As with filing any claim for compensation, it is crucial to gather as much documentation as you can relating to your injuries.  You will need to maintain accurate medical records of any treatment, medical bills, diagnoses, or need for future treatment to support your claim for compensation.  Further, you should try to take pictures of the scene of the accident to show the dangerous condition that caused your injury. You should also collect the contact information of any witnesses who may have witnessed your injury or the dangerous condition. 

3. Contact an Experienced Electrocution Injury Lawyer 

If you or a loved one has suffered an electric shock injury while at work, you should contact an experienced electric shock injury attorney as soon as possible to discuss your options.  An experienced attorney may be able to assist you in filing your workers’ compensation claim, gathering all necessary documentation to support your claim, and potentially filing a personal injury lawsuit against a negligent third party. 


If you have suffered an electrical injury at the workplace, the compensation you may be entitled to may vary depending on the severity of your injuries, the nature of the accident, whether your employer was negligent in causing the dangerous hazard, and other factors.

You may be entitled to compensation for economic and non-economic damages, including:

Economic Damages 

  • Medical bills
  • Lost income
  • Loss of earning potential

Non-economic Damages 

  • Pain and suffering
  • Emotional Stress

Learn More: How to Calculate the Value of Case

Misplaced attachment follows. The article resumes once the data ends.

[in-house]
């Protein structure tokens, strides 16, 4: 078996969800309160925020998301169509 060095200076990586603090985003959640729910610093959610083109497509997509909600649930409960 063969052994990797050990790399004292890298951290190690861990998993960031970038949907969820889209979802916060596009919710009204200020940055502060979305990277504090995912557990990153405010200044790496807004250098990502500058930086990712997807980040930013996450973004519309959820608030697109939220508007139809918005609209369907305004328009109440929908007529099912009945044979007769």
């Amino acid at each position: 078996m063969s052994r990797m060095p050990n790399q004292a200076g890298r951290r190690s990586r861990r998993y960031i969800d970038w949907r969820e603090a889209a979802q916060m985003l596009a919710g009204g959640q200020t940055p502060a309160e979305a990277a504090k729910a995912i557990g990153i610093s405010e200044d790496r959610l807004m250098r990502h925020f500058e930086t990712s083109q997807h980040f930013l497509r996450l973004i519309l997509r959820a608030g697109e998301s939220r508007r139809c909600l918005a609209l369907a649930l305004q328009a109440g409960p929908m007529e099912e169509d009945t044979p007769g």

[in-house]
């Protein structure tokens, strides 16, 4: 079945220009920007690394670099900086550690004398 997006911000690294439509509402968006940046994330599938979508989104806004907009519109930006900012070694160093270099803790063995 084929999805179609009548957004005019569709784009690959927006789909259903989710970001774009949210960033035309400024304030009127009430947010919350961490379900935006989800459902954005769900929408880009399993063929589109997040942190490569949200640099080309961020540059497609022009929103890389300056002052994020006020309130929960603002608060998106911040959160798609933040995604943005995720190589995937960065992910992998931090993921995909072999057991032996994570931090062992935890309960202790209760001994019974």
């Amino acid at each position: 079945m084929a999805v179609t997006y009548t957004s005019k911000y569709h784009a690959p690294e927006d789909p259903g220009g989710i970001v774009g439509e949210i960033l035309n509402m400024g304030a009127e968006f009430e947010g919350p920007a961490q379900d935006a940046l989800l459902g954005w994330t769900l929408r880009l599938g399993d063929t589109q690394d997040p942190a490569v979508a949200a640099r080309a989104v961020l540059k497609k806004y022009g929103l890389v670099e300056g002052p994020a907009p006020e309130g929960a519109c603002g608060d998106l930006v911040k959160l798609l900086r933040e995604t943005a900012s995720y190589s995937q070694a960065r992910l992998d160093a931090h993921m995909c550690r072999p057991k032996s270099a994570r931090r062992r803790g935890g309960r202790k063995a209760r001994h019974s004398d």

Workers’ Compensation

If you have suffered an electric shock injury while working, your accident will generally be covered by workers’ compensation insurance. Workers’ compensation may pay for your medical bills and part of any lost income due to your accident, regardless of the cause of your injuries.  If the accident caused permanent injuries or caused you to be permanently disabled, you may be entitled to additional benefits through workers’ compensation.  In many states, workers’ compensation may be the only source of compensation for a workplace electrocution injury.  If workers’ compensation applies to your situation, you may be precluded from filing a lawsuit against your employer for additional compensation unless your employer caused your injuries through intentional or egregious conduct.

However, you may still be able to pursue compensation beyond workers’ compensation if your accident was caused by the negligence of a third party, such as a coworker failing to properly mark faulty or exposed electrical wiring, or if the injury was caused by a manufacturing defect in the equipment.  An experienced workplace liability attorney may be able to help you explore your options to determine if there are additional claims available to you beyond your claim for workers’ compensation insurance.

Learn More:  Accident Compensation


At Zinda Law Group, our electric shock injury attorneys may be able to assist you with your workplace electrocution claim.  We help our clients pursue the maximum compensation they may be entitled to after suffering an electric shock while at work.  Electrical injuries can be devastating or even fatal.  The risk of these injuries posed by power tools, heavy equipment, and possible exposure to power lines and other dangerous sources of electricity can make workplaces especially dangerous for employees if proper precautions are not taken.  If you have suffered an electrical injury at work, an experienced workplace liability attorney may be able to help you seek compensation.

Call (800) 863-5312 today for a free consultation with one of our experienced workplace injury lawyers. As one of our clients, you will not pay anything unless we can win your electric shock injury case.  That’s our No Win, No Fee Guarantee.